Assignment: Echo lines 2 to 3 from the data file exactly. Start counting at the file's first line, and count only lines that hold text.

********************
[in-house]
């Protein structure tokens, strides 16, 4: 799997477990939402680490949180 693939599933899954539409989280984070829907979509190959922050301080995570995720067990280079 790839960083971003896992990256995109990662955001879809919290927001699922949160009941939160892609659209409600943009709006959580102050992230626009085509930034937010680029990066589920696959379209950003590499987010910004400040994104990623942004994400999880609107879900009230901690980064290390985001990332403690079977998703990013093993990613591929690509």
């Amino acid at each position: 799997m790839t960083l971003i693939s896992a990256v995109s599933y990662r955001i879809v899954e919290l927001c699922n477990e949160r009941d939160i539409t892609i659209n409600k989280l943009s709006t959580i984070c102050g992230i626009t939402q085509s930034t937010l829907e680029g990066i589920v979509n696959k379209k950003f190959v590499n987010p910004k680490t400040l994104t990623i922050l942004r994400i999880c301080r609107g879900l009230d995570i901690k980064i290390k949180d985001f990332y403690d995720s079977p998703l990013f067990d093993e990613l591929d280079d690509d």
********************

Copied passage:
């Protein structure tokens, strides 16, 4: 799997477990939402680490949180 693939599933899954539409989280984070829907979509190959922050301080995570995720067990280079 790839960083971003896992990256995109990662955001879809919290927001699922949160009941939160892609659209409600943009709006959580102050992230626009085509930034937010680029990066589920696959379209950003590499987010910004400040994104990623942004994400999880609107879900009230901690980064290390985001990332403690079977998703990013093993990613591929690509």
């Amino acid at each position: 799997m790839t960083l971003i693939s896992a990256v995109s599933y990662r955001i879809v899954e919290l927001c699922n477990e949160r009941d939160i539409t892609i659209n409600k989280l943009s709006t959580i984070c102050g992230i626009t939402q085509s930034t937010l829907e680029g990066i589920v979509n696959k379209k950003f190959v590499n987010p910004k680490t400040l994104t990623i922050l942004r994400i999880c301080r609107g879900l009230d995570i901690k980064i290390k949180d985001f990332y403690d995720s079977p998703l990013f067990d093993e990613l591929d280079d690509d």